Molecular Pathogenesis of Breast and Ovarian Cancer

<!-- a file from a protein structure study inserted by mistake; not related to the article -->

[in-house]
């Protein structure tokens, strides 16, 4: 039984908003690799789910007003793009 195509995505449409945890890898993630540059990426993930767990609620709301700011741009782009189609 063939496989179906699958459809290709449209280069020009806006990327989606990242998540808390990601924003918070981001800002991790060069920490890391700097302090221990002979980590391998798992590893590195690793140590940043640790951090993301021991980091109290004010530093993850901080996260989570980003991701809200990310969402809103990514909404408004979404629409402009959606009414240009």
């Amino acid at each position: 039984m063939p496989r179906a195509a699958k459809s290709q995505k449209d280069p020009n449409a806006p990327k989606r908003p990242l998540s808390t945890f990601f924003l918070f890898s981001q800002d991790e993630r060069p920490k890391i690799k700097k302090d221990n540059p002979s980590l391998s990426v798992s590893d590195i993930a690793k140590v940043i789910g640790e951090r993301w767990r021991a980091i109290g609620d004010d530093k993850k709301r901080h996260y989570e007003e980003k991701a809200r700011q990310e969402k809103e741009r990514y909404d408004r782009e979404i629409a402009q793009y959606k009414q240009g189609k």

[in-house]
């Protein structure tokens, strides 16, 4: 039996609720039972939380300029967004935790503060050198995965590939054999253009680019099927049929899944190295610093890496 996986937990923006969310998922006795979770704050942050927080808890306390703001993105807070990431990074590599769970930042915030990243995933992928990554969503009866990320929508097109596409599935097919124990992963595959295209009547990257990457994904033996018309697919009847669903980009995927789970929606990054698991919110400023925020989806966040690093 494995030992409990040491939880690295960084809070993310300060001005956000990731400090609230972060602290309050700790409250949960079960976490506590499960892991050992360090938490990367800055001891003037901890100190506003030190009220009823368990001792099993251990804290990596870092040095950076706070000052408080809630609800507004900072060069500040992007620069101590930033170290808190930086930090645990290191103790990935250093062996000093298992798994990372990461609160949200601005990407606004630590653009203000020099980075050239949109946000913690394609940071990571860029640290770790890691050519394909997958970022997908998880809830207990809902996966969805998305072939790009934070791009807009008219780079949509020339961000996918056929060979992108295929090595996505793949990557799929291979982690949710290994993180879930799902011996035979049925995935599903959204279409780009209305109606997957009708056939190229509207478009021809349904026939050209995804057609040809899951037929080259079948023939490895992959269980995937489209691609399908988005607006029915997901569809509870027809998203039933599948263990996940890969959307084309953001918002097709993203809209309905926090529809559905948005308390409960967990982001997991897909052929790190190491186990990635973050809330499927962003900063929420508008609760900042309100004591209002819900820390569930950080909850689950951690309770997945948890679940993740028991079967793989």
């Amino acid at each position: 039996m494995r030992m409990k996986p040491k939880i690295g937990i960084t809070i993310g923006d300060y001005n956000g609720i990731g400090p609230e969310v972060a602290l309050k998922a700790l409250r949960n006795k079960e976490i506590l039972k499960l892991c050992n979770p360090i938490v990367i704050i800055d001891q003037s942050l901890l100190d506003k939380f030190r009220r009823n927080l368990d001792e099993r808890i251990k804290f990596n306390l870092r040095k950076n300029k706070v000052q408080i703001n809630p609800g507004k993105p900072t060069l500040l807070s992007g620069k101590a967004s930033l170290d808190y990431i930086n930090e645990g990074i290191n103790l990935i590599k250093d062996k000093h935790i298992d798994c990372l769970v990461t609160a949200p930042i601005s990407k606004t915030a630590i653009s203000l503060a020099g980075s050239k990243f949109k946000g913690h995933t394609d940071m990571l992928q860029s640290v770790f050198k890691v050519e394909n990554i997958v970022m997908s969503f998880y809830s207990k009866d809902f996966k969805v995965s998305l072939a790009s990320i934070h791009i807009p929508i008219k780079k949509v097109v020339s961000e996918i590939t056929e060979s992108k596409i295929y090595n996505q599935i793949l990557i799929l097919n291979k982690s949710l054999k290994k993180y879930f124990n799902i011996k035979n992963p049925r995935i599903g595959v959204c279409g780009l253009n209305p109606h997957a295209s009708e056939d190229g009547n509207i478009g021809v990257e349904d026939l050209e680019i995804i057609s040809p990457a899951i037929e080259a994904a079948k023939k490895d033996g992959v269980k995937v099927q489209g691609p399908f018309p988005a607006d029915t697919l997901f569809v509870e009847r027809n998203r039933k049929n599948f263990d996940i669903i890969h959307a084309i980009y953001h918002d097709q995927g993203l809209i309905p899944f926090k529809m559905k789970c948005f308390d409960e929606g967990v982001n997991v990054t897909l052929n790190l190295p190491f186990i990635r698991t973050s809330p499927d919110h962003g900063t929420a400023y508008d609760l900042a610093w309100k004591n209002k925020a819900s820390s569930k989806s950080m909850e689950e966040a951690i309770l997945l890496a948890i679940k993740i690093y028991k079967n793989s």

The Livingston laboratory is dedicated to the study of processes that, when defective, allow human cells to develop malignant characteristics. These processes are, in part, controlled by tumor suppressor loci. We continue to concentrate our efforts on a subset of these loci, all of which exert their functions in the nucleus. Some participate in the control of cell proliferation, others in the control of genome integrity, and still others in mechanisms that underlie the ability of cells to thrive in low-oxygen environments and under other stresses. Based on some unexpected results, we have extended our work over the past two years to explore the events that give stem cells of certain tissues the ability to self-renew.A fraction of our effort is dedicated to understanding the genetics of breast and ovarian cancer development. In particular, we are studying the in vivo biochemical and biological functions of four genes - BRCA1, BRCA2, BACH1, and BARD1 - which encode large nuclear proteins that interact specifically with one another. At least three and likely all four of these proteins are products of tumor suppressing loci. Together, they function as parts of large nuclear complexes that participate in the response of cells to DNA damage, and perhaps in other basic functions as well. When BRCA1, BARD1, or BRCA2 is rendered defective by germline mutation in females, tumor development develops at higher than normal frequencies in the breast and the ovary. A major segment of our ongoing work is aimed at trying to understand how, in biochemical terms, BRCA1 and BRCA2 perform their tumor suppressing effects and why, in the case of BRCA1, these effects are detected in the cells of women but not men.